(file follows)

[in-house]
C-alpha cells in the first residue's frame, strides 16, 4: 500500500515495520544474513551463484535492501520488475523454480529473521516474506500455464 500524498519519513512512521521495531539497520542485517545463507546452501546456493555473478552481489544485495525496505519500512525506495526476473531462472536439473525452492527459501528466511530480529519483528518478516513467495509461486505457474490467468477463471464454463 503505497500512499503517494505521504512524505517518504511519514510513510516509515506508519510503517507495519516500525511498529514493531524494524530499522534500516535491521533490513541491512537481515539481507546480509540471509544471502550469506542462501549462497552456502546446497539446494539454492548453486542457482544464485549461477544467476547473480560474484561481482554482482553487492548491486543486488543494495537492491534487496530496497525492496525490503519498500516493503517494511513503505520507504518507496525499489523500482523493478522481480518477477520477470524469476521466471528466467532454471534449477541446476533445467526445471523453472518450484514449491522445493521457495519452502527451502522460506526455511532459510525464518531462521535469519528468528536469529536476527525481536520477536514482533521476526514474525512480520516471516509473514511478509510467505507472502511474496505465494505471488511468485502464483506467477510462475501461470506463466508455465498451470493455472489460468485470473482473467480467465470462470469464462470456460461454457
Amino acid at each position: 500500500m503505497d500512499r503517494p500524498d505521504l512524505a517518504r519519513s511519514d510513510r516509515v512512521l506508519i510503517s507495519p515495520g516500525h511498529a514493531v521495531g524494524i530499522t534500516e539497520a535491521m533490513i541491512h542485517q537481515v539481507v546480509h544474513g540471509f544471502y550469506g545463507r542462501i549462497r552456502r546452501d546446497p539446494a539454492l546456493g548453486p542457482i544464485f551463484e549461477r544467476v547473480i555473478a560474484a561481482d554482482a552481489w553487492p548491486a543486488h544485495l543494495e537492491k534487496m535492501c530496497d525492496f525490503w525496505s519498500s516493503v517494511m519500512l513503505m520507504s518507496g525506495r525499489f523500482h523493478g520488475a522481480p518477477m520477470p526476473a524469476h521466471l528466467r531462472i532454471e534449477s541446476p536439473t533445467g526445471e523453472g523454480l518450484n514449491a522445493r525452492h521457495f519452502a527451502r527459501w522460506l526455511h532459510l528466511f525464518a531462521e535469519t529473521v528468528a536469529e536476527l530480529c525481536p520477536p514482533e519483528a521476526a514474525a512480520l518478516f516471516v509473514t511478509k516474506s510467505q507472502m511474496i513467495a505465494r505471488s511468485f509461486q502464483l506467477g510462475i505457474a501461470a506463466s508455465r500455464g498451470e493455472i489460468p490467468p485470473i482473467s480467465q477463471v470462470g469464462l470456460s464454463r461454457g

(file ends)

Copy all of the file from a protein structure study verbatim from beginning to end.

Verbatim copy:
[in-house]
C-alpha cells in the first residue's frame, strides 16, 4: 500500500515495520544474513551463484535492501520488475523454480529473521516474506500455464 500524498519519513512512521521495531539497520542485517545463507546452501546456493555473478552481489544485495525496505519500512525506495526476473531462472536439473525452492527459501528466511530480529519483528518478516513467495509461486505457474490467468477463471464454463 503505497500512499503517494505521504512524505517518504511519514510513510516509515506508519510503517507495519516500525511498529514493531524494524530499522534500516535491521533490513541491512537481515539481507546480509540471509544471502550469506542462501549462497552456502546446497539446494539454492548453486542457482544464485549461477544467476547473480560474484561481482554482482553487492548491486543486488543494495537492491534487496530496497525492496525490503519498500516493503517494511513503505520507504518507496525499489523500482523493478522481480518477477520477470524469476521466471528466467532454471534449477541446476533445467526445471523453472518450484514449491522445493521457495519452502527451502522460506526455511532459510525464518531462521535469519528468528536469529536476527525481536520477536514482533521476526514474525512480520516471516509473514511478509510467505507472502511474496505465494505471488511468485502464483506467477510462475501461470506463466508455465498451470493455472489460468485470473482473467480467465470462470469464462470456460461454457
Amino acid at each position: 500500500m503505497d500512499r503517494p500524498d505521504l512524505a517518504r519519513s511519514d510513510r516509515v512512521l506508519i510503517s507495519p515495520g516500525h511498529a514493531v521495531g524494524i530499522t534500516e539497520a535491521m533490513i541491512h542485517q537481515v539481507v546480509h544474513g540471509f544471502y550469506g545463507r542462501i549462497r552456502r546452501d546446497p539446494a539454492l546456493g548453486p542457482i544464485f551463484e549461477r544467476v547473480i555473478a560474484a561481482d554482482a552481489w553487492p548491486a543486488h544485495l543494495e537492491k534487496m535492501c530496497d525492496f525490503w525496505s519498500s516493503v517494511m519500512l513503505m520507504s518507496g525506495r525499489f523500482h523493478g520488475a522481480p518477477m520477470p526476473a524469476h521466471l528466467r531462472i532454471e534449477s541446476p536439473t533445467g526445471e523453472g523454480l518450484n514449491a522445493r525452492h521457495f519452502a527451502r527459501w522460506l526455511h532459510l528466511f525464518a531462521e535469519t529473521v528468528a536469529e536476527l530480529c525481536p520477536p514482533e519483528a521476526a514474525a512480520l518478516f516471516v509473514t511478509k516474506s510467505q507472502m511474496i513467495a505465494r505471488s511468485f509461486q502464483l506467477g510462475i505457474a501461470a506463466s508455465r500455464g498451470e493455472i489460468p490467468p485470473i482473467s480467465q477463471v470462470g469464462l470456460s464454463r461454457g